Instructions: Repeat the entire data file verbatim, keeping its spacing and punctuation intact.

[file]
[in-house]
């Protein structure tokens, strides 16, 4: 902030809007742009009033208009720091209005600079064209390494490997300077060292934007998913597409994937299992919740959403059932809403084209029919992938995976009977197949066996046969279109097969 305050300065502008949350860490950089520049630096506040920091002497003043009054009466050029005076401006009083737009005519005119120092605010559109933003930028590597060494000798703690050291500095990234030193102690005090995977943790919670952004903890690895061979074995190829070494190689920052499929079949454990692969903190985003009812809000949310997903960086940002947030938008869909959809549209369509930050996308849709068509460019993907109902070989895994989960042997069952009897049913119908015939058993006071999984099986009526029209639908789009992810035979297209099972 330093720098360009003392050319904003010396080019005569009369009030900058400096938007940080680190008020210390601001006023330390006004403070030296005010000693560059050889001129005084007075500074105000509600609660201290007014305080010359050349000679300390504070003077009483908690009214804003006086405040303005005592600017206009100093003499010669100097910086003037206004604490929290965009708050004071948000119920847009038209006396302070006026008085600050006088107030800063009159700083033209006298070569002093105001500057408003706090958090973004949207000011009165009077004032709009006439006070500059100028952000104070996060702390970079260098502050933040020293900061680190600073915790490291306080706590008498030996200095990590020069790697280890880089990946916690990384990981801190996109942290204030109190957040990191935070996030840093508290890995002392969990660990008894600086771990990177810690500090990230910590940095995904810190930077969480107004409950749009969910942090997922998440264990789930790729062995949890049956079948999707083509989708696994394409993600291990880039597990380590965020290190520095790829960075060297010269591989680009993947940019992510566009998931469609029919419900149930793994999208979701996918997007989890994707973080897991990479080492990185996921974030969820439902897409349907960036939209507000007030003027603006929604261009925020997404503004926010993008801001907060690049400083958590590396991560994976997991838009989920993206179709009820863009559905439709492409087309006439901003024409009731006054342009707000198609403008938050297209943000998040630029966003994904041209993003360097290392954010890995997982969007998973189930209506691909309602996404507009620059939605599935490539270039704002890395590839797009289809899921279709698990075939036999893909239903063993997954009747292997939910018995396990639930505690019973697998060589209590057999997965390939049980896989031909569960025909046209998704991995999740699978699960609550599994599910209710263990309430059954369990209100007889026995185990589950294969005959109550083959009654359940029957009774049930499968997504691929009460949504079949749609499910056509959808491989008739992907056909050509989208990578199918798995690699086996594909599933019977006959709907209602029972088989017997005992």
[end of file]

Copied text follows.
[in-house]
């Protein structure tokens, strides 16, 4: 902030809007742009009033208009720091209005600079064209390494490997300077060292934007998913597409994937299992919740959403059932809403084209029919992938995976009977197949066996046969279109097969 305050300065502008949350860490950089520049630096506040920091002497003043009054009466050029005076401006009083737009005519005119120092605010559109933003930028590597060494000798703690050291500095990234030193102690005090995977943790919670952004903890690895061979074995190829070494190689920052499929079949454990692969903190985003009812809000949310997903960086940002947030938008869909959809549209369509930050996308849709068509460019993907109902070989895994989960042997069952009897049913119908015939058993006071999984099986009526029209639908789009992810035979297209099972 330093720098360009003392050319904003010396080019005569009369009030900058400096938007940080680190008020210390601001006023330390006004403070030296005010000693560059050889001129005084007075500074105000509600609660201290007014305080010359050349000679300390504070003077009483908690009214804003006086405040303005005592600017206009100093003499010669100097910086003037206004604490929290965009708050004071948000119920847009038209006396302070006026008085600050006088107030800063009159700083033209006298070569002093105001500057408003706090958090973004949207000011009165009077004032709009006439006070500059100028952000104070996060702390970079260098502050933040020293900061680190600073915790490291306080706590008498030996200095990590020069790697280890880089990946916690990384990981801190996109942290204030109190957040990191935070996030840093508290890995002392969990660990008894600086771990990177810690500090990230910590940095995904810190930077969480107004409950749009969910942090997922998440264990789930790729062995949890049956079948999707083509989708696994394409993600291990880039597990380590965020290190520095790829960075060297010269591989680009993947940019992510566009998931469609029919419900149930793994999208979701996918997007989890994707973080897991990479080492990185996921974030969820439902897409349907960036939209507000007030003027603006929604261009925020997404503004926010993008801001907060690049400083958590590396991560994976997991838009989920993206179709009820863009559905439709492409087309006439901003024409009731006054342009707000198609403008938050297209943000998040630029966003994904041209993003360097290392954010890995997982969007998973189930209506691909309602996404507009620059939605599935490539270039704002890395590839797009289809899921279709698990075939036999893909239903063993997954009747292997939910018995396990639930505690019973697998060589209590057999997965390939049980896989031909569960025909046209998704991995999740699978699960609550599994599910209710263990309430059954369990209100007889026995185990589950294969005959109550083959009654359940029957009774049930499968997504691929009460949504079949749609499910056509959808491989008739992907056909050509989208990578199918798995690699086996594909599933019977006959709907209602029972088989017997005992």